In Reply to: "Jerk" posted by Bob ///M3 on June 21, 2000 at 11:13:37:
: Jerk! No, not you...
: I have driven many different cars of the years, many of them high performance cars with various engines; normally aspirated, turbocharged and supercharged with 4, 6 and 8 cylinders. Some with lightweight racing flywheels, some with up to 16 to 1 compression ratio, super raunchy high lift cams, 5:12 to 1 rear-end gearing, etc, etc. Some of these cars were very hard to drive on the street and in normal traffic.
: The really rather docile I6 M3 engine and its drive-train is for some reason rather hard to learn not to be jerky when driven normally, especially taking off and in the lower gears. I can't put my finger on exactly why this is! The lighter flywheel, the DME electronics and sensors doing their thing...I don't know. When driving the car in a spirited fashion it is actually easier. Any jerkiness only becomes a problem when driving easily.
: Here are a few things that may help make your "normal" or easy driving style less jerky:
: Increase the rpm a little higher than normal or more than you have been when pulling away from a dead stop and try to maintain this rpm until the clutch is completely out. Let the clutch pedal out until your feel the friction or foward movement and "leave your foot" at exactly the same clutch level until the clutch and flywheel lock-up. (This is not considered riding the clutch since first gear is so low that an increased rpm will not allow the car to be traveling very fast and your foot will only be left on the clutch a few seconds.) The pull away from a dead start will be very smooth and not jerky.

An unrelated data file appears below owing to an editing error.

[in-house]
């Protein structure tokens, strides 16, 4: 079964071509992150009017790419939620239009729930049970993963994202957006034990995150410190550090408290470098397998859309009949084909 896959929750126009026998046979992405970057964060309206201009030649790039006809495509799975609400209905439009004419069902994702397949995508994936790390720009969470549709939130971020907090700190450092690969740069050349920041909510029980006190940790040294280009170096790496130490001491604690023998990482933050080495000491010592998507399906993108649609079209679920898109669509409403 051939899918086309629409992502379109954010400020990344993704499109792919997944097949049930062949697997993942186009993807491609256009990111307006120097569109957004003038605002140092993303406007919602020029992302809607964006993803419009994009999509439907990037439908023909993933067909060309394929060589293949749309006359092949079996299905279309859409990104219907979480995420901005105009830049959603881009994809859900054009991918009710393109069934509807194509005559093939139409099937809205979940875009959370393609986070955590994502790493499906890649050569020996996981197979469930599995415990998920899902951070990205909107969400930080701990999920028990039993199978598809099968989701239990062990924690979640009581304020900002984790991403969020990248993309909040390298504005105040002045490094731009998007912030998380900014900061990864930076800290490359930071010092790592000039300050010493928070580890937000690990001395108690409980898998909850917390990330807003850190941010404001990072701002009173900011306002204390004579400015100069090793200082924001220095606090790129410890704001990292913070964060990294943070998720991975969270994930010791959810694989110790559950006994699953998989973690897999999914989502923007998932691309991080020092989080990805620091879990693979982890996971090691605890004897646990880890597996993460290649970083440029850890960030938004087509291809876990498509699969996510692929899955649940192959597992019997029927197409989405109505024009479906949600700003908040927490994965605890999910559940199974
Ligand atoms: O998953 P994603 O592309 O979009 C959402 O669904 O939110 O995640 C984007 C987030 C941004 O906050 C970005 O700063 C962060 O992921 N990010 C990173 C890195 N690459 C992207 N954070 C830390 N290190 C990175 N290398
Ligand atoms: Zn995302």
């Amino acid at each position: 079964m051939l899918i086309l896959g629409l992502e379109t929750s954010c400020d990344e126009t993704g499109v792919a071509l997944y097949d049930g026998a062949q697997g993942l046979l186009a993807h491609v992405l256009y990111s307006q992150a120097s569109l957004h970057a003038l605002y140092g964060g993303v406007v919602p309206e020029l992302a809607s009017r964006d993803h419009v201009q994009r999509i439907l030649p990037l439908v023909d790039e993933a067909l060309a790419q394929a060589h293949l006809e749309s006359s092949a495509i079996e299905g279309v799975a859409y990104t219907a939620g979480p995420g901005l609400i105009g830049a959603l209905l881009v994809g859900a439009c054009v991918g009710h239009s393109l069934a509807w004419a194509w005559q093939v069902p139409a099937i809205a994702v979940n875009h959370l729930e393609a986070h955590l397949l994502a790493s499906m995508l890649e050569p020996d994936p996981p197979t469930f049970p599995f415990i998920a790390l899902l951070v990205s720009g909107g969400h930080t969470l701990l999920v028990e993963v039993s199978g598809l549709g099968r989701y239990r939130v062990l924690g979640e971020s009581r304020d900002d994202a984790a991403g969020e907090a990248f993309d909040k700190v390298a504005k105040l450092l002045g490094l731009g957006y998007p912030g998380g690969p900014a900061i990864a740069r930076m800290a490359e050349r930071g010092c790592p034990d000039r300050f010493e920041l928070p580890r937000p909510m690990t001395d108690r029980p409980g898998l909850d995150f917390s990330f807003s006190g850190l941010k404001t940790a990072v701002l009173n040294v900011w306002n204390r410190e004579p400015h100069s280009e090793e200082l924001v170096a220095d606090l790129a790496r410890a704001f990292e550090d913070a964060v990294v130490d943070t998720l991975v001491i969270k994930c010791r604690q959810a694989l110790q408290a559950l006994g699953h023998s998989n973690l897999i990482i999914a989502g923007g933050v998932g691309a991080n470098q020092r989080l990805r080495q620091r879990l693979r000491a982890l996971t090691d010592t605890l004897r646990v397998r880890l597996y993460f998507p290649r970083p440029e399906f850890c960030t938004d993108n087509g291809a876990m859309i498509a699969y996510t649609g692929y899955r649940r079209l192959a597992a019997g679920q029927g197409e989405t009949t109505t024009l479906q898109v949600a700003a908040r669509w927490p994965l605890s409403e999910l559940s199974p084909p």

: When upshifting to second and the higher gears notice that the rpm "hangs" for a half second or slightly more at the last rpm level. (Try it-rev the engine up in neutral to maybe 3,000 rpms and leave it there for a second or so and then lift off. The rpms will hang at the 3,000 rpms for a fraction of a second even after you have lifted.)
: A smooth transition between gears, especially from first to second, is dependent on good timing when shifting into the next higher gear and catching the rpms in the "hang" period. One way is to upshift slightly quicker than what would be considered normal thereby hitting the next higher gear just right when the rpms are matched (before the rpms fall from this "hang"). In other words, you engage the next higher gear quickly enough that the rpms have not dropped too low. Just because you shift quicker doesn't mean you have to go faster or apply the gas heavier.
: In normal or easy driving you won't even have to feed the engine any gas or be concerned about letting the clutch out too quickly when the rpms are matching for the higher gear. There will be no jerkiness...it will be very smooth and sound better too! Right after the clutch is back out you can apply gas and pick up the speed until the next upshift.
: It's hard to explain but the key is in the timing of the shifts (quicker the better) and using this natural "hang" of the rpm to your advantage.
: Bob ///M3
: : What I mean is when i shift, the car 'jerks'. I tried putting more throttle but that doens't seem to help...sometimes i can drive it smooth but most of the time it's just horrible and the temp aroudn LA is goin up...ne1 think it's a mechanical problem?